06/26/2014 06:14 pm ET Updated Aug 26, 2014

The Middle East and How We Got There, Part One

For me, it began in June of 1956, when I began working for United Press and its news film company, Unite Press/Movietone News. Early in 1956, President Eisenhower had sent out the Secretary of the Navy, Robert B. Anderson, to talk with General Nasser about a peace treaty between Egypt and Israel. Nasser said no. At the same time, Nasser was attempting to decrease British aims in the Middle East and French Premier Guy Mollet declared, "Nasser has the ambition to recreate the conquests of Islam."

On July 30, Nasser nationalized the Suez Canal, and for the rest of that year I was watching our newsreel film recording the British/French/Israeli attack on Egypt while the United States and Russia were doing their best to impede the British/French attempt to seize the canal.

According to Wikipedia, the English Prime Minister Anthony Eden, "decided in favor of military intervention against Egypt to avoid the complete collapse of British prestige in the region." Mollet was equally hostile and compared the seizure of the Suez with Hitler's Mein Kampf. The Israelis were also eager for war, hoping to drive the Egyptians out of the Sinai Peninsula. The US refused to join the trio.

The Brits and French spent most of the summer preparing for a fall invasion, while the Israelis were drawing up their own war plan. By the end of October, all three nations were ready to act. The Israelis moving first crossed into the Sinai, fighting various Egyptian defenders all along the borderline. Their Air Force caused great damage to Egyptian forces in both airplanes and manpower. By the 5th of November, the Israelis had taken control of Sharm el-Sheikh, the Gaza Strip, and most of the Sinai desert.

The Brits and the French began their war with an attack on Port Said on the 5th of November. By the next day they had taken control of the city. They seemed on the brink of victory.

Such was not to be the case. Neither the United States nor Russia wanted to be seen as enemies in the Arab world. Neither side was ready to send troops to defend Nasser, but France, England and even Israel were financially vulnerable. US Secretary of State Dulles and his brother, Allen, made it known that they were prepared to dump pounds and francs into the markets until both currencies lost their value. Nikita Khrushchev made similar threats from Moscow and threatened nuclear attacks on both France and England.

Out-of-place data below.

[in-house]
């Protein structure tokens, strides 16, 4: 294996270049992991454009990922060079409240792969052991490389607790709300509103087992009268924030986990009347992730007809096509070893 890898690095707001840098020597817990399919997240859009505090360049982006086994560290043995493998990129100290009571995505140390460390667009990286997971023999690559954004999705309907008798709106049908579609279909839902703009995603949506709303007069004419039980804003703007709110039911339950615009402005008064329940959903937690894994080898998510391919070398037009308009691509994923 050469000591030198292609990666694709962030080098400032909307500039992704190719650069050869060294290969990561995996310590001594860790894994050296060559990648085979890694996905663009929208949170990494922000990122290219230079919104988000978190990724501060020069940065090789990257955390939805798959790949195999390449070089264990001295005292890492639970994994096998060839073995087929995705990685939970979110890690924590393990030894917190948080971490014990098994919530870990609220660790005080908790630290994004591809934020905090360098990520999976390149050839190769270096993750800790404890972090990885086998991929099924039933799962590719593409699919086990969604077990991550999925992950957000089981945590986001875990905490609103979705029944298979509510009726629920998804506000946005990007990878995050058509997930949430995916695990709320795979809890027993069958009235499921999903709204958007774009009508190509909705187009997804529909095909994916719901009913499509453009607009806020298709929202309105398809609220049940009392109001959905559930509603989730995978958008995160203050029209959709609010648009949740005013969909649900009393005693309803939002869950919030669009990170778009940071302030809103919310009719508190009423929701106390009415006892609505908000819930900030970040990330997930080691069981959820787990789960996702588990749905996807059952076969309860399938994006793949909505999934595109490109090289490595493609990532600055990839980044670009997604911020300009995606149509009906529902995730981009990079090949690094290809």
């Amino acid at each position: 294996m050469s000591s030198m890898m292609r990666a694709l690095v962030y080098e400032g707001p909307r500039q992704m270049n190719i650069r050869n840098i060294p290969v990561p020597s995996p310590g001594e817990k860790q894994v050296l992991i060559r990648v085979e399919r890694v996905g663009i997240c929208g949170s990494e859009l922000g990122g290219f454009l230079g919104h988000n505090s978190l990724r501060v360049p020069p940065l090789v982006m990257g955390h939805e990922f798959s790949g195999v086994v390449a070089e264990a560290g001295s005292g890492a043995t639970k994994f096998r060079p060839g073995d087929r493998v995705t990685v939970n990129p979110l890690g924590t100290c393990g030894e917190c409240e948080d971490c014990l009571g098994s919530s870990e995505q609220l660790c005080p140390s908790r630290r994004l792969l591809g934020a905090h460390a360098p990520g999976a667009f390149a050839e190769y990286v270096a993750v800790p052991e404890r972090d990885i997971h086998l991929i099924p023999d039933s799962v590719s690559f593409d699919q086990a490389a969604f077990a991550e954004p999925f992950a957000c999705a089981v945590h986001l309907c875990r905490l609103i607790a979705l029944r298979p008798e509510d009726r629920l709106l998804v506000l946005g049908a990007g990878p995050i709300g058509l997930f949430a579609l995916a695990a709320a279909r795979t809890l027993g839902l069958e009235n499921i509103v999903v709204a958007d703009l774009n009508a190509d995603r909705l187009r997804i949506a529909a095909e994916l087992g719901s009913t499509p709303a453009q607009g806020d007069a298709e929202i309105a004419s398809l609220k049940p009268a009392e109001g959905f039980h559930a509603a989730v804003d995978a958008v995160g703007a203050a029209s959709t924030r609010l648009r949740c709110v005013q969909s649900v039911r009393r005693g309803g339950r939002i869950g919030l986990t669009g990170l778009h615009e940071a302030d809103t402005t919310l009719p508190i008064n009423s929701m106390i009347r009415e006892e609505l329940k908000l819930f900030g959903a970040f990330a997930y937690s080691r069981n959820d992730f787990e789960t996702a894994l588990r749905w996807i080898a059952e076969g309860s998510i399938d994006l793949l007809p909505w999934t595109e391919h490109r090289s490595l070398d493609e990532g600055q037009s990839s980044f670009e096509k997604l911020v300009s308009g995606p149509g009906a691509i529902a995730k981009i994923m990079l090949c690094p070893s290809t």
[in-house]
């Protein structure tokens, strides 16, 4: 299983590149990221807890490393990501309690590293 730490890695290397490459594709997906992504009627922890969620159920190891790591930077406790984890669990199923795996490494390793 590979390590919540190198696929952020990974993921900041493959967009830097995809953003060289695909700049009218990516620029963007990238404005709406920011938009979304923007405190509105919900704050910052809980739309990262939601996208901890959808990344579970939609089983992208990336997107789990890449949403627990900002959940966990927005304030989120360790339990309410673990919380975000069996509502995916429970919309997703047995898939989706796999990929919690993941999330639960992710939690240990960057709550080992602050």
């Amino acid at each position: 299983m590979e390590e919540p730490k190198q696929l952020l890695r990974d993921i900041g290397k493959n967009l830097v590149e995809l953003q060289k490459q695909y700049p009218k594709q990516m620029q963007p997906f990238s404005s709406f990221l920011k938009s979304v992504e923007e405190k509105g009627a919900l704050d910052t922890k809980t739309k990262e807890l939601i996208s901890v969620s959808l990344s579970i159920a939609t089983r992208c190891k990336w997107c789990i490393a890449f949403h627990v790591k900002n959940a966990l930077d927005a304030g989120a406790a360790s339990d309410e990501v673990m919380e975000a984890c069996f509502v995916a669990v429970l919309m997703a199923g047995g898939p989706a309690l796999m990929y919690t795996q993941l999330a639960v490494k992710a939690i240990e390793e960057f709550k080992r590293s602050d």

Faced with those threats, the British and the French agreed to withdraw from Egypt before the end of the year while the Israelis remained in Sinai until March of 1957.

The United States had effectively castrated its two firmest allies, Great Britain and France, and let them know that they no longer had the power to take military actions without authorization from Washington.

(Just to prove the truth of an old axiom, when we invaded Iraq in 2003, the British joined with us in the venture proving that the English "forgive but never forget" while the French, who didn't join us, showed once again that they "forget but never forgive.")

The Israelis got their revenge in The Six Day War of 1967, when they destroyed the Egyptian Air Force and then rolled all the way through the Sinai to the Suez Canal. They also took the Golan Heights from Syria. This time no one from the US or the USSR got involved, but both countries' reputations were damaged throughout the Arab world.

President Jimmy Carter soothed some of the Egyptian concerns by arranging the Sadat-Begin Treaty, which restored the Sinai to Egyptian control. But then he failed to interfere with the return of the Ayatollah to Iran, an error by which we are still victimized. Carter's lapse was the third step in the loss of US influence in the Middle East, and I hope next week to be able to write what we've done wrong in parts 2 and 3. This will include additional mention of Robert B. Anderson.